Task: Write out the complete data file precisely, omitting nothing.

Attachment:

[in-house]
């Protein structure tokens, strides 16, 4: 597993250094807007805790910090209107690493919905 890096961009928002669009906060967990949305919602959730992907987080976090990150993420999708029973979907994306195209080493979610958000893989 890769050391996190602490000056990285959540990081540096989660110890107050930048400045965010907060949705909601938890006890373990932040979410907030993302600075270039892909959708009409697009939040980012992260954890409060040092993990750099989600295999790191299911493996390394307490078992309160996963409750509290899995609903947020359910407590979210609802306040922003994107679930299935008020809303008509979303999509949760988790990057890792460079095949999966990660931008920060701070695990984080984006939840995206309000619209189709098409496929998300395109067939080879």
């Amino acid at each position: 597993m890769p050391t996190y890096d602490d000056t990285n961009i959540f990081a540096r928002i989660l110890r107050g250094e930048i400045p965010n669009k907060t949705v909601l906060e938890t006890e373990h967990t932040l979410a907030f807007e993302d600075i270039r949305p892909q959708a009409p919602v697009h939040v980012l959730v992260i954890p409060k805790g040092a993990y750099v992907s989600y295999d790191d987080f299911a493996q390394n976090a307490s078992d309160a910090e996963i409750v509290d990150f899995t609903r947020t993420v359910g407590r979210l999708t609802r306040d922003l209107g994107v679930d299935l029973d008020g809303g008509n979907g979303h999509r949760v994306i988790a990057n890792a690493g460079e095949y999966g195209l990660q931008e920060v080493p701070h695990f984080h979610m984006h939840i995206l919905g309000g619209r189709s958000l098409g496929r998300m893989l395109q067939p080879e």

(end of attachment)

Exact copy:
[in-house]
């Protein structure tokens, strides 16, 4: 597993250094807007805790910090209107690493919905 890096961009928002669009906060967990949305919602959730992907987080976090990150993420999708029973979907994306195209080493979610958000893989 890769050391996190602490000056990285959540990081540096989660110890107050930048400045965010907060949705909601938890006890373990932040979410907030993302600075270039892909959708009409697009939040980012992260954890409060040092993990750099989600295999790191299911493996390394307490078992309160996963409750509290899995609903947020359910407590979210609802306040922003994107679930299935008020809303008509979303999509949760988790990057890792460079095949999966990660931008920060701070695990984080984006939840995206309000619209189709098409496929998300395109067939080879």
């Amino acid at each position: 597993m890769p050391t996190y890096d602490d000056t990285n961009i959540f990081a540096r928002i989660l110890r107050g250094e930048i400045p965010n669009k907060t949705v909601l906060e938890t006890e373990h967990t932040l979410a907030f807007e993302d600075i270039r949305p892909q959708a009409p919602v697009h939040v980012l959730v992260i954890p409060k805790g040092a993990y750099v992907s989600y295999d790191d987080f299911a493996q390394n976090a307490s078992d309160a910090e996963i409750v509290d990150f899995t609903r947020t993420v359910g407590r979210l999708t609802r306040d922003l209107g994107v679930d299935l029973d008020g809303g008509n979907g979303h999509r949760v994306i988790a990057n890792a690493g460079e095949y999966g195209l990660q931008e920060v080493p701070h695990f984080h979610m984006h939840i995206l919905g309000g619209r189709s958000l098409g496929r998300m893989l395109q067939p080879e």